Tuesday, June 26, 2007


Genevieve's comment reminds me of a lesson I heard long ago, in a secondary school literature class that was often also a philosophy and history class.

Etymology may not be philosophy, but a word's origins often yield clues as to what we originally meant and why we use it the way we do. Crisis comes from the Greek krinein, to decide, to separate, to judge, also related to kritikos, critic, one who is skilled at judging; it is also related to the much touted, little encouraged contemporary faculty of critical thinking.

A crisis occurs in the opening lines of Robert Frost's poem The Road Not Taken, as follows:
Two roads diverged in a yellow wood,
And sorry I could not travel both
And be one traveler, long I stood
And looked down one as far as I could
To where it bent in the undergrowth
When I first contemplated the idea of crisis I was where Longfellow placed young women that were my age at the time: "standing, with reluctant feet, where the brook and river meet." (Adolescence comes to boys, too.) What more crisis-filled years than those!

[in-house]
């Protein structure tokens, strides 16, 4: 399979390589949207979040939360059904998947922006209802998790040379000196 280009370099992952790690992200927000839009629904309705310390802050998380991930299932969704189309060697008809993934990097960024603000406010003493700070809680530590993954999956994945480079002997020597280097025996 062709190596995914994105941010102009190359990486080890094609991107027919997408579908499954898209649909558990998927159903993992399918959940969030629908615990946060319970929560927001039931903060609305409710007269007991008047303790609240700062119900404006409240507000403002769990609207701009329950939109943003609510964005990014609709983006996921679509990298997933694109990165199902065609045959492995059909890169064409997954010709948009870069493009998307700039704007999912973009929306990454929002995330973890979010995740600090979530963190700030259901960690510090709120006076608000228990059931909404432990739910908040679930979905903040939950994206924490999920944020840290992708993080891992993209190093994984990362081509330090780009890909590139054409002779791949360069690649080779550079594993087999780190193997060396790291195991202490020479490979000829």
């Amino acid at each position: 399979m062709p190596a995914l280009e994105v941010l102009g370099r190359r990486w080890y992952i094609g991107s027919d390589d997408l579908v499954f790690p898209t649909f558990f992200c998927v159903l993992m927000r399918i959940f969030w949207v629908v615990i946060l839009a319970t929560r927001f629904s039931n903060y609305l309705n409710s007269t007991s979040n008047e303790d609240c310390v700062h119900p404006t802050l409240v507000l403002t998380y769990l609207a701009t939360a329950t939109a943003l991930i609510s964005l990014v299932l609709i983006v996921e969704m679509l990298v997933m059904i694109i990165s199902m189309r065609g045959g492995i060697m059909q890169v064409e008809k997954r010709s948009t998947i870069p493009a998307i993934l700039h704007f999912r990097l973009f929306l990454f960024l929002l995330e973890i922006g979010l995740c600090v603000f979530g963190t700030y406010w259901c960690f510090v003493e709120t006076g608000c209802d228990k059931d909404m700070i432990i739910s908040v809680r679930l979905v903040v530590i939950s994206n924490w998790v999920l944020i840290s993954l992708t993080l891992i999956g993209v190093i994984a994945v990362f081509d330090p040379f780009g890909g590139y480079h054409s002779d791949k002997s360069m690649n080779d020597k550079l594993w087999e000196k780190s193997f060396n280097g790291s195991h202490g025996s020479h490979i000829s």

It wasn't just me. The world seemed to be in crisis: the Beatles revolutionized music, Cohn-Bendit and the French students revolted in the streets of Europe, there was an ideological "spring" in Prague and underneath all that two superpowers were threatening each other with arsenals said to be capable of destroying the planet 50 times over.

Ah, the good old days!

In midst of all that, Mr. Romero, my Spanish literature profesor (in my school all our teachers were profesores) uttered the words that stuck to me: "We are always in crisis."

Every age, historical or personal, involves crisis and is critical. At every stage we humans face a fork in the road of our lives. We face no choices only when we lie in our coffins -- insofar as I can tell, anyway.

King Philip II faced the crisis of the first European empire over which the sun never set, just as Lyndon Baines Johnson was, somewhere outside our classroom, facing Vietnam. We faced imminent demise when we asked a girl to dance, just as the Soviet Union for decades threatened to wipe out Washington, my home for so many years, from the face of the Earth.

Is it, then, overdramatization to see our moment, this moment, with that death-defying hangnail staring at us right in our face, as a crisis? Yes and no.

1 comment:

anne said...

It seems to me that crisis is why, in some circles, discernment is so vital.